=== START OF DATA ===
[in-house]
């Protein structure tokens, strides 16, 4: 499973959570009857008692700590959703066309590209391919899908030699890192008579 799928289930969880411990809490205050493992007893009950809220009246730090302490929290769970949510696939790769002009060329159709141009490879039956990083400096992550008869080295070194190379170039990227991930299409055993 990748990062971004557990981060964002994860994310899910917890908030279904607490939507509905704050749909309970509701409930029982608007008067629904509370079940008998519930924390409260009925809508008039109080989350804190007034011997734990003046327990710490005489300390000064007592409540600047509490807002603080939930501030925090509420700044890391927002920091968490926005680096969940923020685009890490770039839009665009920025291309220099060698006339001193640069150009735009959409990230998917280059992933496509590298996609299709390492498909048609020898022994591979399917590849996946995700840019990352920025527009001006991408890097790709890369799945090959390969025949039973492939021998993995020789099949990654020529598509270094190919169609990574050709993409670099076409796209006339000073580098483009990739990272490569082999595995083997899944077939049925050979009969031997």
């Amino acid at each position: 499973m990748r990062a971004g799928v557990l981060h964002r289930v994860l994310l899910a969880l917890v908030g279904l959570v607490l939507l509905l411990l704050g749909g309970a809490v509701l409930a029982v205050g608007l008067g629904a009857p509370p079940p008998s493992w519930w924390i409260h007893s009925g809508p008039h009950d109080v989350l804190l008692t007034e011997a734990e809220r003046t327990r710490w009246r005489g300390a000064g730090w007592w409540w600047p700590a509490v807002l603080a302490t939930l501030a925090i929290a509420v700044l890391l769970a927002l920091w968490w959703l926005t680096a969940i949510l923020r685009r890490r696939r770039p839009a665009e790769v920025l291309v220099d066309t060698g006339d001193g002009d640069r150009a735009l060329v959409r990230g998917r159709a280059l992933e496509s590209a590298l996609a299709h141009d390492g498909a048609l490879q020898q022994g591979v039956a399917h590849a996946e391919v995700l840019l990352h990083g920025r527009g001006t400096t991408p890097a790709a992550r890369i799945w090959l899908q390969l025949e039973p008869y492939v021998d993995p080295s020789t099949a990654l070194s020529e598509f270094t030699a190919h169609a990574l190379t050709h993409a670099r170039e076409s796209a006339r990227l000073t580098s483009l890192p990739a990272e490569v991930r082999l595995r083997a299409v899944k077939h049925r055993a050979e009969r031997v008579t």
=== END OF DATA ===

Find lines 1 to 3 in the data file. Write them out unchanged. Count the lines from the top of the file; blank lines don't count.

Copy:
[in-house]
């Protein structure tokens, strides 16, 4: 499973959570009857008692700590959703066309590209391919899908030699890192008579 799928289930969880411990809490205050493992007893009950809220009246730090302490929290769970949510696939790769002009060329159709141009490879039956990083400096992550008869080295070194190379170039990227991930299409055993 990748990062971004557990981060964002994860994310899910917890908030279904607490939507509905704050749909309970509701409930029982608007008067629904509370079940008998519930924390409260009925809508008039109080989350804190007034011997734990003046327990710490005489300390000064007592409540600047509490807002603080939930501030925090509420700044890391927002920091968490926005680096969940923020685009890490770039839009665009920025291309220099060698006339001193640069150009735009959409990230998917280059992933496509590298996609299709390492498909048609020898022994591979399917590849996946995700840019990352920025527009001006991408890097790709890369799945090959390969025949039973492939021998993995020789099949990654020529598509270094190919169609990574050709993409670099076409796209006339000073580098483009990739990272490569082999595995083997899944077939049925050979009969031997």
């Amino acid at each position: 499973m990748r990062a971004g799928v557990l981060h964002r289930v994860l994310l899910a969880l917890v908030g279904l959570v607490l939507l509905l411990l704050g749909g309970a809490v509701l409930a029982v205050g608007l008067g629904a009857p509370p079940p008998s493992w519930w924390i409260h007893s009925g809508p008039h009950d109080v989350l804190l008692t007034e011997a734990e809220r003046t327990r710490w009246r005489g300390a000064g730090w007592w409540w600047p700590a509490v807002l603080a302490t939930l501030a925090i929290a509420v700044l890391l769970a927002l920091w968490w959703l926005t680096a969940i949510l923020r685009r890490r696939r770039p839009a665009e790769v920025l291309v220099d066309t060698g006339d001193g002009d640069r150009a735009l060329v959409r990230g998917r159709a280059l992933e496509s590209a590298l996609a299709h141009d390492g498909a048609l490879q020898q022994g591979v039956a399917h590849a996946e391919v995700l840019l990352h990083g920025r527009g001006t400096t991408p890097a790709a992550r890369i799945w090959l899908q390969l025949e039973p008869y492939v021998d993995p080295s020789t099949a990654l070194s020529e598509f270094t030699a190919h169609a990574l190379t050709h993409a670099r170039e076409s796209a006339r990227l000073t580098s483009l890192p990739a990272e490569v991930r082999l595995r083997a299409v899944k077939h049925r055993a050979e009969r031997v008579t």